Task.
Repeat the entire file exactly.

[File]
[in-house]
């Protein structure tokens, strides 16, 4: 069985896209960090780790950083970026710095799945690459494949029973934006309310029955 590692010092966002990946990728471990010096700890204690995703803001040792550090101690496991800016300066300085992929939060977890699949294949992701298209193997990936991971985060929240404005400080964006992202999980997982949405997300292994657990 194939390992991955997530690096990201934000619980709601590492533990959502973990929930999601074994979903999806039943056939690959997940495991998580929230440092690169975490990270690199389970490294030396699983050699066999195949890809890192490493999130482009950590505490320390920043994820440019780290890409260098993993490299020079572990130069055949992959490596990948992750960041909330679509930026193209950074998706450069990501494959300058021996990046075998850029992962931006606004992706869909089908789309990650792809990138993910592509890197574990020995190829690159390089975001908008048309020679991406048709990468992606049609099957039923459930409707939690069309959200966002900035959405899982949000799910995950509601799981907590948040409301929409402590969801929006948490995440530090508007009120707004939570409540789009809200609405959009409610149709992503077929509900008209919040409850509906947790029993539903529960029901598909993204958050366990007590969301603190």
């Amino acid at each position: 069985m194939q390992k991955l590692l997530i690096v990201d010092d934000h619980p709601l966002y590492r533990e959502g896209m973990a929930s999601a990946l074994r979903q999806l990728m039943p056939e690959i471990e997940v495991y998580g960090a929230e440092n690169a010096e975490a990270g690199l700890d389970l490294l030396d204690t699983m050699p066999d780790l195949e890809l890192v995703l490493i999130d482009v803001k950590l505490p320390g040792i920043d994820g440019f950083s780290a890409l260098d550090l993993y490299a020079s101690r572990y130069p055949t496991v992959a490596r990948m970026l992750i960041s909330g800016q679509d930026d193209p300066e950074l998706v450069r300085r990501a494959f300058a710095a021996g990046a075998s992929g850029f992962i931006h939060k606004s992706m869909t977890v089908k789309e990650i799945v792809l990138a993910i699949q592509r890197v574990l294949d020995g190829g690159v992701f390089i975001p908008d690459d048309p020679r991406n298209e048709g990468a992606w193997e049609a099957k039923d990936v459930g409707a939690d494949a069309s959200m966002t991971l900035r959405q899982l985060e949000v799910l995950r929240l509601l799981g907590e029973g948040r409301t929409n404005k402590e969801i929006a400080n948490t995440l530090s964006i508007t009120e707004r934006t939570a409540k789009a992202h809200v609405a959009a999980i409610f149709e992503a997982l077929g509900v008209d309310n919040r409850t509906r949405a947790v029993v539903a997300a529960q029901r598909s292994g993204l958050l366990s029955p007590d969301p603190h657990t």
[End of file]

[in-house]
């Protein structure tokens, strides 16, 4: 069985896209960090780790950083970026710095799945690459494949029973934006309310029955 590692010092966002990946990728471990010096700890204690995703803001040792550090101690496991800016300066300085992929939060977890699949294949992701298209193997990936991971985060929240404005400080964006992202999980997982949405997300292994657990 194939390992991955997530690096990201934000619980709601590492533990959502973990929930999601074994979903999806039943056939690959997940495991998580929230440092690169975490990270690199389970490294030396699983050699066999195949890809890192490493999130482009950590505490320390920043994820440019780290890409260098993993490299020079572990130069055949992959490596990948992750960041909330679509930026193209950074998706450069990501494959300058021996990046075998850029992962931006606004992706869909089908789309990650792809990138993910592509890197574990020995190829690159390089975001908008048309020679991406048709990468992606049609099957039923459930409707939690069309959200966002900035959405899982949000799910995950509601799981907590948040409301929409402590969801929006948490995440530090508007009120707004939570409540789009809200609405959009409610149709992503077929509900008209919040409850509906947790029993539903529960029901598909993204958050366990007590969301603190």
């Amino acid at each position: 069985m194939q390992k991955l590692l997530i690096v990201d010092d934000h619980p709601l966002y590492r533990e959502g896209m973990a929930s999601a990946l074994r979903q999806l990728m039943p056939e690959i471990e997940v495991y998580g960090a929230e440092n690169a010096e975490a990270g690199l700890d389970l490294l030396d204690t699983m050699p066999d780790l195949e890809l890192v995703l490493i999130d482009v803001k950590l505490p320390g040792i920043d994820g440019f950083s780290a890409l260098d550090l993993y490299a020079s101690r572990y130069p055949t496991v992959a490596r990948m970026l992750i960041s909330g800016q679509d930026d193209p300066e950074l998706v450069r300085r990501a494959f300058a710095a021996g990046a075998s992929g850029f992962i931006h939060k606004s992706m869909t977890v089908k789309e990650i799945v792809l990138a993910i699949q592509r890197v574990l294949d020995g190829g690159v992701f390089i975001p908008d690459d048309p020679r991406n298209e048709g990468a992606w193997e049609a099957k039923d990936v459930g409707a939690d494949a069309s959200m966002t991971l900035r959405q899982l985060e949000v799910l995950r929240l509601l799981g907590e029973g948040r409301t929409n404005k402590e969801i929006a400080n948490t995440l530090s964006i508007t009120e707004r934006t939570a409540k789009a992202h809200v609405a959009a999980i409610f149709e992503a997982l077929g509900v008209d309310n919040r409850t509906r949405a947790v029993v539903a997300a529960q029901r598909s292994g993204l958050l366990s029955p007590d969301p603190h657990t």